36. Leak LV, Liotta LA, Krutzsch H, Jones M, Fusaroa VA, Ross SJ, Zhao Y, Petricoin EF III: Proteomic analysis of lymph.

    Proteomics 2004, 4(3):753-765. PubMed Abstract | Publisher Full Text OpenURL

  37. Skovgaard K, Mortensen S, Boye M, Poulsen KT, Campbell FM, Eckersall PD, Heegaard PM: Rapid and widely disseminated acute phase protein response after experimental bacterial infection of pigs.

    Veterinary Research 2009, 40(3):23. PubMed Abstract | Publisher Full Text | PubMed Central Full Text OpenURL

  38. Wajant H, Henkler F, Scheurich P: The TNF-receptor-associated factor family: Scaffold molecules for cytokine receptors, kinases and their regulators.

    Cellular Signalling 2001, 13(6):389-400. PubMed Abstract | Publisher Full Text OpenURL

  39. So T, Salek-Ardakani S, Nakano H, Ware CF, Croft M: TNF receptor-associated factor 5 limits the induction of Th2 immune responses.

    Journal of Immunology 2004, 172(7):4292-4297. OpenURL

  40. Novick D, Kim SH, Fantuzzi G, Reznikov LL, Dinarello CA, Rubinstein M: Interleukin-18 binding protein: a novel modulator of the Th1 cytokine response.

    Immunity 1999, 10(1):127-136. PubMed Abstract | Publisher Full Text OpenURL

  41. Helmby H, Takeda K, Akira S, Grencis RK: Interleukin (IL)-18 promotes the development of chronic gastrointestinal helminth infection by downregulating IL-13.

    Journal of Experimental Medicine 2001, 194(3):355-364. PubMed Abstract | Publisher Full Text | PubMed Central Full Text OpenURL

  42. Brand S, Beigel F, Olszak T, Zitzmann K, Eichhorst ST, Otte JM, Diepolder H, Marquardt A, Jagla W, Popp A, et al.: IL-22 is increased in active Crohn's disease and promotes proinflammatory gene expression and intestinal epithelial cell migration.

    American Journal of Physiology - Gastrointestinal & Liver Physiology 2006, 290(4):G827-838. OpenURL

  43. Dambacher J, Beigel F, Zitzmann K, De Toni EN, Goke B, Diepolder HM, Auernhammer CJ, Brand S: The role of the novel Th17 cytokine IL-26 in intestinal inflammation.

    Gut 2009, 58(9):1207-1217. PubMed Abstract | Publisher Full Text OpenURL

  44. Wilson MS, Feng CG, Barber DL, Yarovinsky F, Cheever AW, Sher A, Grigg M, Collins M, Fouser L, Wynn TA: Redundant and pathogenic roles for IL-22 in mycobacterial, protozoan, and helminth infections.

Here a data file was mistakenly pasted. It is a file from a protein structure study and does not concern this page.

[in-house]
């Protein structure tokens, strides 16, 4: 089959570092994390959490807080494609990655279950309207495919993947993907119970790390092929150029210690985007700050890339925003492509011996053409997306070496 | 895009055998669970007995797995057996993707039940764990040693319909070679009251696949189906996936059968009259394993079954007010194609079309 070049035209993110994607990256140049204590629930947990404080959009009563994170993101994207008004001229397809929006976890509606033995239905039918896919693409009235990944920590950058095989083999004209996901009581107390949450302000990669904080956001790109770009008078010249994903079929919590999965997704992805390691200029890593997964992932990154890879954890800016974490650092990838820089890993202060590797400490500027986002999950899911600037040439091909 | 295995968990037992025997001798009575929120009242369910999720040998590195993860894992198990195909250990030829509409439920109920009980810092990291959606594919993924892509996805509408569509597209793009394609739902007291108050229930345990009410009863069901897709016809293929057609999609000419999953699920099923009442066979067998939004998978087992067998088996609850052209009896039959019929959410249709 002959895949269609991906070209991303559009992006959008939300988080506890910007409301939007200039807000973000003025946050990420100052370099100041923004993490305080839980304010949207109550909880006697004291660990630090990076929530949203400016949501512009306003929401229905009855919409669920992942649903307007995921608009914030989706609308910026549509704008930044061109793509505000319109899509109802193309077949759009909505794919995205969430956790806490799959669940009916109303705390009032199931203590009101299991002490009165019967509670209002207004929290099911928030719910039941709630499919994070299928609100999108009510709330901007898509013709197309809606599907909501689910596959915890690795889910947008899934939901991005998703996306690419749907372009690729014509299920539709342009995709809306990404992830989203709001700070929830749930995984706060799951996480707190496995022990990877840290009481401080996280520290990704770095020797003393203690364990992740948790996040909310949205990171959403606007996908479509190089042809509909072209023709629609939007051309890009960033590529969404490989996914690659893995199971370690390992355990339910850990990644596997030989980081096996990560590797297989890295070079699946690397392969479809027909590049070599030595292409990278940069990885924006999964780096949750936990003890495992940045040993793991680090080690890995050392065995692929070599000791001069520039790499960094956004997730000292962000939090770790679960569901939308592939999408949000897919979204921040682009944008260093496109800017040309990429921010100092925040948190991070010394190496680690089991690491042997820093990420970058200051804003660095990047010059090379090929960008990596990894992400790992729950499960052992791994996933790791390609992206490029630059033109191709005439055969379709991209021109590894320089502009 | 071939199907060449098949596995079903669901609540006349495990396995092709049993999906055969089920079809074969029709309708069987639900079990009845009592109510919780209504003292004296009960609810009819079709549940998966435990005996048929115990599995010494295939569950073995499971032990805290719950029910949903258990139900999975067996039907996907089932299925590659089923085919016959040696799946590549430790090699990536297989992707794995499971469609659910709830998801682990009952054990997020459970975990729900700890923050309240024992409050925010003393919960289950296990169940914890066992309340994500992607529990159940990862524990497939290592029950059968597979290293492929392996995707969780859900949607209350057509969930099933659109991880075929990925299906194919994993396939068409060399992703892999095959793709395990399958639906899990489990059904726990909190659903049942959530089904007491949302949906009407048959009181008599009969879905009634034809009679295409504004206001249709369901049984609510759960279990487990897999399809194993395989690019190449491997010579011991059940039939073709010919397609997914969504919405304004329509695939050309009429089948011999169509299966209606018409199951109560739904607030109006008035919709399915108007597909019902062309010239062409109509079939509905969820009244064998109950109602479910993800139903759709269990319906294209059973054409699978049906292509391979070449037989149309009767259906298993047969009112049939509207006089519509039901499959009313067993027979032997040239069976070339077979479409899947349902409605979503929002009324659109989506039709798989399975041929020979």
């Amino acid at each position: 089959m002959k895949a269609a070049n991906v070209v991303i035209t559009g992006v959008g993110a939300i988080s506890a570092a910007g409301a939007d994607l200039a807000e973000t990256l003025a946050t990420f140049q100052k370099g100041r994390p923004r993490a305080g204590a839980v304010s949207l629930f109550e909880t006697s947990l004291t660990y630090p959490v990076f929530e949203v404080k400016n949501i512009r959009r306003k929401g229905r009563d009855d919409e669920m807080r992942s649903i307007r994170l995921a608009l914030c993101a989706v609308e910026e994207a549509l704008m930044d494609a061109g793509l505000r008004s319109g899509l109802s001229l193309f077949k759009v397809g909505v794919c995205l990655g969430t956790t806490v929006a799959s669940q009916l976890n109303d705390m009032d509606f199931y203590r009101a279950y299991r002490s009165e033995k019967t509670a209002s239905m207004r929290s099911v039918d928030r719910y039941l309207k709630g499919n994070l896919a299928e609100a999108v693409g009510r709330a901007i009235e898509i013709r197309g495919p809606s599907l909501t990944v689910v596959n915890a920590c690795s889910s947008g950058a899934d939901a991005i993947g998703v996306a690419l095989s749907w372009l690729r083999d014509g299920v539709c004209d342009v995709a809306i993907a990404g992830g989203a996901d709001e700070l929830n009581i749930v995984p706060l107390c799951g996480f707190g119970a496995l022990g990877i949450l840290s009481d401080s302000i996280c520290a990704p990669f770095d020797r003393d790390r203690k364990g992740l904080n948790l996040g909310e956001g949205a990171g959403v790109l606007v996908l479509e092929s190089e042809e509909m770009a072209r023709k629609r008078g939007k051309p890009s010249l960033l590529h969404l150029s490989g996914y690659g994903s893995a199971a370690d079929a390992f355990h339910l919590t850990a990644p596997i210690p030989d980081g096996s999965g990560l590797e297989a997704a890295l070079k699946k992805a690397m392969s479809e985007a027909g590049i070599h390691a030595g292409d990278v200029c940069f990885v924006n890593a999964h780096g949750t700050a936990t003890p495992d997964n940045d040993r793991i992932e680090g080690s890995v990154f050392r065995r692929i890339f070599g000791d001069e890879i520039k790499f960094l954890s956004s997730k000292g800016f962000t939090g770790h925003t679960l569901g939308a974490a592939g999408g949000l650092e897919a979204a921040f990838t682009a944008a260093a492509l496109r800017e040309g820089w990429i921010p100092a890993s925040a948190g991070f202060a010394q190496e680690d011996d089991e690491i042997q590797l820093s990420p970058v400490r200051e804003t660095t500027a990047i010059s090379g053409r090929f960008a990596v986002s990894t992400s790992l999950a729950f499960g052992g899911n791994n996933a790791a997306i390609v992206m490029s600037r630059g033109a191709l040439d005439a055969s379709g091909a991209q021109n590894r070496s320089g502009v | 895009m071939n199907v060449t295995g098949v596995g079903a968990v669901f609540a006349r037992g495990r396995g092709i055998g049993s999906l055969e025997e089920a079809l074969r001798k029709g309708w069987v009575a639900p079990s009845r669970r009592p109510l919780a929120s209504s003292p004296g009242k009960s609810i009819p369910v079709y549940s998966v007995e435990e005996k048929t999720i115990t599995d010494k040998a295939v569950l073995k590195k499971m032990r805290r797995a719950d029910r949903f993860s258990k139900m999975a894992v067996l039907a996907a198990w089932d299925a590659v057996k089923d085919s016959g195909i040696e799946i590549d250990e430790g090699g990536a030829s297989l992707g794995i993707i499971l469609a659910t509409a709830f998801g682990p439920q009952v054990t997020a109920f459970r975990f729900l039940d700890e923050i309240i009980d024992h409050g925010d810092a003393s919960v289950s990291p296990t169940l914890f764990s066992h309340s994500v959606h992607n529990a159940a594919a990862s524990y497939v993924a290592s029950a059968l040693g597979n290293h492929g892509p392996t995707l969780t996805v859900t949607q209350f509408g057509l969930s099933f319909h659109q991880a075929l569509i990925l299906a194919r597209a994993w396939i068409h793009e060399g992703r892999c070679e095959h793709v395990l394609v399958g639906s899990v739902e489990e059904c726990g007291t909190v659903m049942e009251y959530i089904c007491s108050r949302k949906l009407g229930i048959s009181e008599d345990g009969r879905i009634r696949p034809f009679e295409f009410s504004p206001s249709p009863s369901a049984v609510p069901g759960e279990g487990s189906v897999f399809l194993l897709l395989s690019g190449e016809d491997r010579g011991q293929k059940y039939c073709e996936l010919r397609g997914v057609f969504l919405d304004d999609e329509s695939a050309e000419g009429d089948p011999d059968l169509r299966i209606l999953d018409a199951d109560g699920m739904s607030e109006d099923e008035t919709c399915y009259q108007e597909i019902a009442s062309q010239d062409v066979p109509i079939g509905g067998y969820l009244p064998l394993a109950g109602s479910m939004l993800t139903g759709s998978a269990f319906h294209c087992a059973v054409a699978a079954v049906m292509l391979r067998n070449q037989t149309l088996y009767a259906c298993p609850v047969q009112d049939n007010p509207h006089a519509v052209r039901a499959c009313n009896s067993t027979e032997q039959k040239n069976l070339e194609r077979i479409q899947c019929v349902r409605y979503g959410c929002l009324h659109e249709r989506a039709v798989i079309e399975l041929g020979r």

Journal of Immunology 2010, 184(8):4378-4390. Publisher Full Text OpenURL

  45. Monteleone G, Trapasso F, Parrello T, Biancone L, Stella A, Iuliano R, Luzza F, Fusco A, Pallone F: Bioactive IL-18 expression is up-regulated in Crohn's disease.

    Journal of Immunology 1999, 163(1):143-147. OpenURL

  46. Wolk K, Witte E, Warszawska K, Schulze-Tanzil G, Witte K, Philipp S, Kunz S, Docke WD, Asadullah K, Volk HD, et al.: The Th17 cytokine IL-22 induces IL-20 production in keratinocytes: a novel immunological cascade with potential relevance in psoriasis.

    European Journal of Immunology 2009, 39(12):3570-3581. PubMed Abstract | Publisher Full Text OpenURL

  47. Finkelman FD, Shea-Donohue T, Morris SC, Gildea L, Strait R, Madden KB, Schopf L, Urban JF Jr: Interleukin-4- and interleukin-13-mediated host protection against intestinal nematode parasites.

    Immunol Rev 2004, 201:139-155. PubMed Abstract | Publisher Full Text OpenURL

  48. Curran JE, Jowett JB, Elliott KS, Gao Y, Gluschenko K, Wang J, Abel Azim DM, Cai G, Mahaney MC, Comuzzie AG, et al.: Genetic variation in selenoprotein S influences inflammatory response.

    Nature Genetics 2005, 37(11):1234-1241. PubMed Abstract | Publisher Full Text OpenURL

  49. Schuller-Levis GB, Park E: Taurine and its chloramine: modulators of immunity.

    Neurochemical Research 2004, 29(1):117-126. PubMed Abstract | Publisher Full Text OpenURL

  50. Whitlock HV: Some modifications of the McMaster helminth egg-counting techniques and apparatus.

    Journal of the Council of Scientific and Industrial Research 1948, 21:177-180. OpenURL

  51. Baird D, Johnstone P, Wilson T: Normalization of microarray data using a spatial mixed model analysis which includes splines.

    Bioinformatics 2004, 20(17):3196-3205. PubMed Abstract | Publisher Full Text OpenURL

  52. Araujo RN, Padilha T, Zarlenga D, Sonstegard T, Connor EE, Van Tassel C, Lima WS, Nascimento E, Gasbarre LC: Use of a candidate gene array to delineate gene expression patterns in cattle selected for resistance or susceptibility to intestinal nematodes.

    Veterinary Parasitology 2009, 162(1-2):106-115. PubMed Abstract | Publisher Full Text OpenURL